The only quibble I have with the book is the standard male fantasy of the 29-year-old woman and the mid-forties age man. I'd like to see a story like this where the ages were reversed.
I wondered how the story was going to be resolved. Nice job of that, though I felt a small bit of dissatisfaction at the very very end. But up to that point, I was on the edge of my seat. Very entertaining and I would recommend.
I am a rabid fan of spy novels and I don't write many reviews. However, I have to say, this book was so terrible that I felt I must warn other readers. When I bought the book I expected a lot given its high ratings. However, it disappointed on a number of accounts. First of all, half the book is blustery diatribe about the former Soviet Union and the nature of the Russian people. A little of this would be OK to add context to the story, but it is overwhelming and completely bogs down the plot. Second of all, the characters are quixotic and often make irrational decisions which are not consistent with either their previous behavior or their personalities. Lisa Rhodes in particular is probably one of the worst drawn female protagonists I have read. There were several times while listening when I said out loud, "Oh shut up you idiot!". The narrator too is sub-par. I have listened to many books narrated by Scott Brick. The guy has only one tone of voice and he often adds sarcastic inflections at inappropriate points. Give me George Guidall over him any day. Finally, the grand finale, a great rescue attempt, is ridiculous strategically. I don't want to spoil it for you poor souls who shoulder through the 24 hours of listening time, but lets just say that if you think about it for more than a minute, you realize that neither the US military nor the CIA would ever plan or enact such a hair-brained scheme. Honestly, I can't believe I wasted a whole day of my life listening to this.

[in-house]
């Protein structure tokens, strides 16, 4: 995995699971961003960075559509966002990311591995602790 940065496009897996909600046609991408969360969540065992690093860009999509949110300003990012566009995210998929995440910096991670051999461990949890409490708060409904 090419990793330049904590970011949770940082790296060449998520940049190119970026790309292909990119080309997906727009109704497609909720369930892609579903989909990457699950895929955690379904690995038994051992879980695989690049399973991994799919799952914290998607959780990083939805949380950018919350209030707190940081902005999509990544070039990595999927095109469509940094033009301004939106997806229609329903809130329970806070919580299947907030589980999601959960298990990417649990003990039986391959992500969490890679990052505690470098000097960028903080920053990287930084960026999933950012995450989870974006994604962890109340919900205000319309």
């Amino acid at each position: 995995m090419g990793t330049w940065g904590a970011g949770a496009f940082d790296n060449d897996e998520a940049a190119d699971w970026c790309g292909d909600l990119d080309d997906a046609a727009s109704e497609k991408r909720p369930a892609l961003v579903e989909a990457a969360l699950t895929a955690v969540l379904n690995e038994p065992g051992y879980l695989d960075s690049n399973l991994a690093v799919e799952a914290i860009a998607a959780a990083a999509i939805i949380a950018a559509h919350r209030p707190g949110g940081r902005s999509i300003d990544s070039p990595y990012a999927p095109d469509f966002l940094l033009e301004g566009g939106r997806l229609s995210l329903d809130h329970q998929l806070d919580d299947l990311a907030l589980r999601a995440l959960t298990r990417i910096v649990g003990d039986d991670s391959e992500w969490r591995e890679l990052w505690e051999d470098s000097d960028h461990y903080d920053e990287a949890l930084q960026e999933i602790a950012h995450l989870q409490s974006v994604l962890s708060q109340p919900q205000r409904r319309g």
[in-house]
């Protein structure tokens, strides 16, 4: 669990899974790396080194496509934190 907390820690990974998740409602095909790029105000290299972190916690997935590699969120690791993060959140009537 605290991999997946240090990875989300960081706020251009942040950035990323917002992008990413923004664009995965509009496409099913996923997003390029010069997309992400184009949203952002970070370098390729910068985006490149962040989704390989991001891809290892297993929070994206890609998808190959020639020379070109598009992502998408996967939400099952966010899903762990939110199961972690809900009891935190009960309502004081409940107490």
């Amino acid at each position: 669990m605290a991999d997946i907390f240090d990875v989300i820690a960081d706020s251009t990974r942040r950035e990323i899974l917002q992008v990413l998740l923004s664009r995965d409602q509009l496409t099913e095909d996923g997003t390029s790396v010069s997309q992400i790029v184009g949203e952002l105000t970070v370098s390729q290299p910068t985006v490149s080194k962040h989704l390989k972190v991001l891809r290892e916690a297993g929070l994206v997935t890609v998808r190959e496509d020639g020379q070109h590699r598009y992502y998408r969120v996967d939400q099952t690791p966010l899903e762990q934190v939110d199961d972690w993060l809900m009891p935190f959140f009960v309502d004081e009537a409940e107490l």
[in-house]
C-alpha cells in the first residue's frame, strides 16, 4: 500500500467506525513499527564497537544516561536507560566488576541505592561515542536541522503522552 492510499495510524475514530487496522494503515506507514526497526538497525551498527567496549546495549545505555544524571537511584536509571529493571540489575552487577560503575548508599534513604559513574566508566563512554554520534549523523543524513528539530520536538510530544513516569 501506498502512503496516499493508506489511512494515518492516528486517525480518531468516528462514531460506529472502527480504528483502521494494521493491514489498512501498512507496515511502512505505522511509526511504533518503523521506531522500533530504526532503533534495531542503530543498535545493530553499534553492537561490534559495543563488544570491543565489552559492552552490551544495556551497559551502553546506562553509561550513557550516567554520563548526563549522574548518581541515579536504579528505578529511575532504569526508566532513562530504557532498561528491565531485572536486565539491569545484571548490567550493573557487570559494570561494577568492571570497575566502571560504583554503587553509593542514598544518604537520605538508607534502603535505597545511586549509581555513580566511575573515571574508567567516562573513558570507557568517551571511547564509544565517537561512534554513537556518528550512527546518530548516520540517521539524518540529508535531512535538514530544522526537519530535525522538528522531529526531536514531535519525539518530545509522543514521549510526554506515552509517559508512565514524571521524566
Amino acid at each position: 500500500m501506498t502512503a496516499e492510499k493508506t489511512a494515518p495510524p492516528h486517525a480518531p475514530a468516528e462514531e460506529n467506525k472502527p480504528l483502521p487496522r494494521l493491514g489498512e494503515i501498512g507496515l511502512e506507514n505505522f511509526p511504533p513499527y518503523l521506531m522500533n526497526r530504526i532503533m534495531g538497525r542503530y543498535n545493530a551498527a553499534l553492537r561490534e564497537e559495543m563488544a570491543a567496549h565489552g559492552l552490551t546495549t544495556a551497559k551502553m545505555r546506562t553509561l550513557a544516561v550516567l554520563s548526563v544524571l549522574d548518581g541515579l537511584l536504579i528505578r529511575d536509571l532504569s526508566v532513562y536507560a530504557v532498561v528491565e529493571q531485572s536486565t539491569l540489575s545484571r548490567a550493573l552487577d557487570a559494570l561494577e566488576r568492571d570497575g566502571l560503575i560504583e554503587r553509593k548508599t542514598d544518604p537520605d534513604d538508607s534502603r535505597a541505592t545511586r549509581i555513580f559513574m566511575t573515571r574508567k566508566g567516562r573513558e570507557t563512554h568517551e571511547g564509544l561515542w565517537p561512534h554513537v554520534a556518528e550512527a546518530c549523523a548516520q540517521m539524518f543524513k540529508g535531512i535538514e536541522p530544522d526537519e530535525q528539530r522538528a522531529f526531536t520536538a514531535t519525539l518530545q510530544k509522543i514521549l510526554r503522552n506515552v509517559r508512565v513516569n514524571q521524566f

I love DeMille's books and this is another winner. The Charm School starts out a little slow but once it gets going, it cannot be put down. A great read that I would highly recommend.
Since this book appears to be a pre 9/11, cold war type book, I thought it would come across as dated. It was excellent.
DeMille has a knack for showing us the subtleties of a different ways people live and survive. This book showed Soviet cold war living in the same way Up Country showed the living in Viet Nam 20 years after America pulled out.
On top of that is an incredible story,
I am not sure if it was a man reading female dialog, but the main female character seemed very stupid and listening to her really got on my nerves. If you can tune her out, the book would be about 3 and 1/2 stars. If it wasn't for the very dark subject matter and charaters, I would have given this 4 stars. If you like spy stories and don't mind depressing subject matter, I think you will like this book. I don't usually read spy genre, but really enjoyed that aspect of this book.